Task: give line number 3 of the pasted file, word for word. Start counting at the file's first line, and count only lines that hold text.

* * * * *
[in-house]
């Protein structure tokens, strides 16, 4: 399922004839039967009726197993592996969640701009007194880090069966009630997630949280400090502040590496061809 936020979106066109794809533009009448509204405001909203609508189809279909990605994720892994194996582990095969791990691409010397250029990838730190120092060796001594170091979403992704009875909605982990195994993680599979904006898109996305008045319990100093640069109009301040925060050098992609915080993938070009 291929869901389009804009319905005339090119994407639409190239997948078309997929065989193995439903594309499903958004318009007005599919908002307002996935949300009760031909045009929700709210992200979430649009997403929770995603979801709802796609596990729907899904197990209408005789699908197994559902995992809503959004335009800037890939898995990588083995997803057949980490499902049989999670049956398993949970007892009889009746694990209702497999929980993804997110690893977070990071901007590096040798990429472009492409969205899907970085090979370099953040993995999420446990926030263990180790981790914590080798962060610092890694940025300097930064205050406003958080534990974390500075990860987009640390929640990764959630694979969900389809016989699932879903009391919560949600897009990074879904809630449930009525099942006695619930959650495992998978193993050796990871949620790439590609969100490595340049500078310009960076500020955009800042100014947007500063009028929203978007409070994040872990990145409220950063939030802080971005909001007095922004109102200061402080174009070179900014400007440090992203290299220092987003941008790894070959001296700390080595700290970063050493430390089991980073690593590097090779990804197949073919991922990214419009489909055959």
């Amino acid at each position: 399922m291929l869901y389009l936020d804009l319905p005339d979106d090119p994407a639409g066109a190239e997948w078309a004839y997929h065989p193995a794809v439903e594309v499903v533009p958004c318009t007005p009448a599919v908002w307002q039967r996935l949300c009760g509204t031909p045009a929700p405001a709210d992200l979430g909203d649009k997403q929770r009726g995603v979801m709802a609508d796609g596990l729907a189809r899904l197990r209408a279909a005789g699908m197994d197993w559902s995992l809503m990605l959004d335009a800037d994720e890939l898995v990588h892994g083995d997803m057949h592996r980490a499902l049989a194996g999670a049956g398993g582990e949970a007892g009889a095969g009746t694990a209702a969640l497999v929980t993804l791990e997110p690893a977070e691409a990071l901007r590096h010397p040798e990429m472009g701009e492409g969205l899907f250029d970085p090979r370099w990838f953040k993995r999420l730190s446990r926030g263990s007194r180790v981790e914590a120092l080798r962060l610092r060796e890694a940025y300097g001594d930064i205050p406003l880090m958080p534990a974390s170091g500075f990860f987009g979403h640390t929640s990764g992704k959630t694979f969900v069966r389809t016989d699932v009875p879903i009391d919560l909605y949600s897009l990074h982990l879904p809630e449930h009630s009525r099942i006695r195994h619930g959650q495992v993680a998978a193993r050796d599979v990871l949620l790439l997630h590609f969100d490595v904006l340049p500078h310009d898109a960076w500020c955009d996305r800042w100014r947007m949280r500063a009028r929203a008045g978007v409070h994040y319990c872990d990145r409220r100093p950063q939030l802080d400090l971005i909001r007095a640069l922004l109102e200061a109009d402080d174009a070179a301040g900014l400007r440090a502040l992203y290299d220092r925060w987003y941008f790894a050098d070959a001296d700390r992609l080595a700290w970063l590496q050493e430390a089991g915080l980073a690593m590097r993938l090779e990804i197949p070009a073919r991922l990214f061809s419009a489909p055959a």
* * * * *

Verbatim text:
């Amino acid at each position: 399922m291929l869901y389009l936020d804009l319905p005339d979106d090119p994407a639409g066109a190239e997948w078309a004839y997929h065989p193995a794809v439903e594309v499903v533009p958004c318009t007005p009448a599919v908002w307002q039967r996935l949300c009760g509204t031909p045009a929700p405001a709210d992200l979430g909203d649009k997403q929770r009726g995603v979801m709802a609508d796609g596990l729907a189809r899904l197990r209408a279909a005789g699908m197994d197993w559902s995992l809503m990605l959004d335009a800037d994720e890939l898995v990588h892994g083995d997803m057949h592996r980490a499902l049989a194996g999670a049956g398993g582990e949970a007892g009889a095969g009746t694990a209702a969640l497999v929980t993804l791990e997110p690893a977070e691409a990071l901007r590096h010397p040798e990429m472009g701009e492409g969205l899907f250029d970085p090979r370099w990838f953040k993995r999420l730190s446990r926030g263990s007194r180790v981790e914590a120092l080798r962060l610092r060796e890694a940025y300097g001594d930064i205050p406003l880090m958080p534990a974390s170091g500075f990860f987009g979403h640390t929640s990764g992704k959630t694979f969900v069966r389809t016989d699932v009875p879903i009391d919560l909605y949600s897009l990074h982990l879904p809630e449930h009630s009525r099942i006695r195994h619930g959650q495992v993680a998978a193993r050796d599979v990871l949620l790439l997630h590609f969100d490595v904006l340049p500078h310009d898109a960076w500020c955009d996305r800042w100014r947007m949280r500063a009028r929203a008045g978007v409070h994040y319990c872990d990145r409220r100093p950063q939030l802080d400090l971005i909001r007095a640069l922004l109102e200061a109009d402080d174009a070179a301040g900014l400007r440090a502040l992203y290299d220092r925060w987003y941008f790894a050098d070959a001296d700390r992609l080595a700290w970063l590496q050493e430390a089991g915080l980073a690593m590097r993938l090779e990804i197949p070009a073919r991922l990214f061809s419009a489909p055959a």